court acquits radical cleric Abu Qatada of conspiracy
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[June 26, 2014]
AMMAN (Reuters) - Jordan's state
security court on Thursday acquitted radical Muslim cleric Abu Qatada,
who was extradited from Britain last year, of charges of conspiring to
commit acts of terrorism.
But the cleric will continue to be held because of separate
charges related to a plot to attack tourists during Jordan's New
Year celebrations in 2000.
The Islamist preacher had previously been sentenced in absentia by a
Jordanian court to life imprisonment for conspiracy to carry out al
Qaeda-style attacks against U.S. and other targets inside U.S. ally
Thursday's session was a retrial in which the prosecution had argued
he was a mentor to jihadist cells in Jordan while he was in Britain,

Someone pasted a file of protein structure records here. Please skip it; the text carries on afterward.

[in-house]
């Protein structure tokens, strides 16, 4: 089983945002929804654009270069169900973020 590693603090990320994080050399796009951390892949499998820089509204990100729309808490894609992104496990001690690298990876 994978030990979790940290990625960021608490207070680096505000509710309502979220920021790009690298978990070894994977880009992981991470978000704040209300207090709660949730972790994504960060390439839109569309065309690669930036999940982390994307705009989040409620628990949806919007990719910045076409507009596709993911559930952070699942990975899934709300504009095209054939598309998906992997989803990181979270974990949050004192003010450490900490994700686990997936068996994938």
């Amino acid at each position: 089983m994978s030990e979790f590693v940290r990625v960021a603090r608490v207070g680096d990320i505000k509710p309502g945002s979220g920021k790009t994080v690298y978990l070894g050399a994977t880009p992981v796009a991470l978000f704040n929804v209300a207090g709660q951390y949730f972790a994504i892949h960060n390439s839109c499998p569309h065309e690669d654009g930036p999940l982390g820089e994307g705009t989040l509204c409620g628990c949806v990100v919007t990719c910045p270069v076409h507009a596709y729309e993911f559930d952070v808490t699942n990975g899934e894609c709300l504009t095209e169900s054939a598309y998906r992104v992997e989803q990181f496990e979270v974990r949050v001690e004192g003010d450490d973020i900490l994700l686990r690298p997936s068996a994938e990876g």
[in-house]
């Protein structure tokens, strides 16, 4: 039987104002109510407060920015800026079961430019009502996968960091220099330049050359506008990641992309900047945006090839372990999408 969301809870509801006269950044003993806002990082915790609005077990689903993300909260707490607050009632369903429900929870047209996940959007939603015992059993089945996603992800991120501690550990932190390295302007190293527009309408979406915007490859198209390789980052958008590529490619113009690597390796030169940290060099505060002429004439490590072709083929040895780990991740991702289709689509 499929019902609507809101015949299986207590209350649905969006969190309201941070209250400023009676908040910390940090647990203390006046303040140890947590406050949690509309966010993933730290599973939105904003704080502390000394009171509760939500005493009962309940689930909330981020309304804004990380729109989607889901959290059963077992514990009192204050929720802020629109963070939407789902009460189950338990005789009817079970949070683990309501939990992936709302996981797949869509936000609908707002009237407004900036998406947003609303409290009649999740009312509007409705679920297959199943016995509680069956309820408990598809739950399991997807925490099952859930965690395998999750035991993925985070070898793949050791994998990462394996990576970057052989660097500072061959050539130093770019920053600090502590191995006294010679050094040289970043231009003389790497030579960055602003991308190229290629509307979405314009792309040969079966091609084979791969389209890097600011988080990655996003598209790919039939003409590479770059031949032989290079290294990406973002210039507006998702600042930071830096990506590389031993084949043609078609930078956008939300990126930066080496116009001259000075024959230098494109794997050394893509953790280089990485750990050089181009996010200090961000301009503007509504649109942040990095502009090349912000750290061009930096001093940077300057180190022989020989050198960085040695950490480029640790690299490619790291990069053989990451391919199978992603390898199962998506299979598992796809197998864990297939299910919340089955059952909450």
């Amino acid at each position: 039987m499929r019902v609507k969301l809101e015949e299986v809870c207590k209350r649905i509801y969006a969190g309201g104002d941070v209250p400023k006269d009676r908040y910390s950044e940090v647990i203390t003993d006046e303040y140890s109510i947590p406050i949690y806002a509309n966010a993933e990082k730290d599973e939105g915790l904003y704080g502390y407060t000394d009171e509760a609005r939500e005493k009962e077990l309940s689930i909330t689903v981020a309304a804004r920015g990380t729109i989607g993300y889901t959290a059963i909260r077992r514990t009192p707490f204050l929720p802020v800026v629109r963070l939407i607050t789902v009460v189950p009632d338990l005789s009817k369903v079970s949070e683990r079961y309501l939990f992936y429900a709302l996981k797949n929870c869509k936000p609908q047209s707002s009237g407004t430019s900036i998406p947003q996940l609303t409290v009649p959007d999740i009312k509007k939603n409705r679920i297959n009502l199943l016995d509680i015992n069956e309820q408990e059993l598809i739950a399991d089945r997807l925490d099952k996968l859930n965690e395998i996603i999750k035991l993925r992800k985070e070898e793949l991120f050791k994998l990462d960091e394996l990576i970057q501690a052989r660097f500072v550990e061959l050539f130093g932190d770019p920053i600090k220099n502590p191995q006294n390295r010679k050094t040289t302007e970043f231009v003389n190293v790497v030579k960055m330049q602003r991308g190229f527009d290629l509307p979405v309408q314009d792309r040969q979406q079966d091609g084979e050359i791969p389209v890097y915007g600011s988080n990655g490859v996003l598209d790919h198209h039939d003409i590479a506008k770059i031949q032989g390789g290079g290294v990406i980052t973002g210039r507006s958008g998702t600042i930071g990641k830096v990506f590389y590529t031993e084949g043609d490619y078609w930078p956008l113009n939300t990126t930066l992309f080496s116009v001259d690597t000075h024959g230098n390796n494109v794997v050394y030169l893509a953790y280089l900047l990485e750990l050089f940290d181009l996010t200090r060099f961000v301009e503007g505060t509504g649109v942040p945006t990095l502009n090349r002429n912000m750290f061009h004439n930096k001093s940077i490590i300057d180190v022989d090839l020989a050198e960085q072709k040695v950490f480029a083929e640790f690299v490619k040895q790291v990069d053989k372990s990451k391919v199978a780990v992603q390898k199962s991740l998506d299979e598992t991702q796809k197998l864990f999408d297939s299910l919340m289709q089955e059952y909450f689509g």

providing spiritual and material support to a campaign of violence
during the late 1990s.
But the court quashed the conspiracy charges on Thursday due to a
lack of sufficient evidence. It postponed another hearing on the New
Year plot charges until Sept 7.
In December Abu Qatada's lawyer called for his client's release,
saying his rights had been violated by the presence of the military
judge in court and reliance on evidence that was extracted under
torture from other defendants.
Linked by a Spanish judge to the late al Qaeda leader Osama Bin
Laden, Abu Qatada was in and out of jail in Britain since first
being arrested in 2001. He was extradited to Jordan in July last
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Jordanian security officials and experts on Islamist radical groups
say Abu Qatada's ideological writings have influenced many youths
involved with al Qaeda.
(Reporting by Suleiman al-Khalidi, Writing by Sylvia Westall,
Editing by Dominic Evans and Janet Lawrence)
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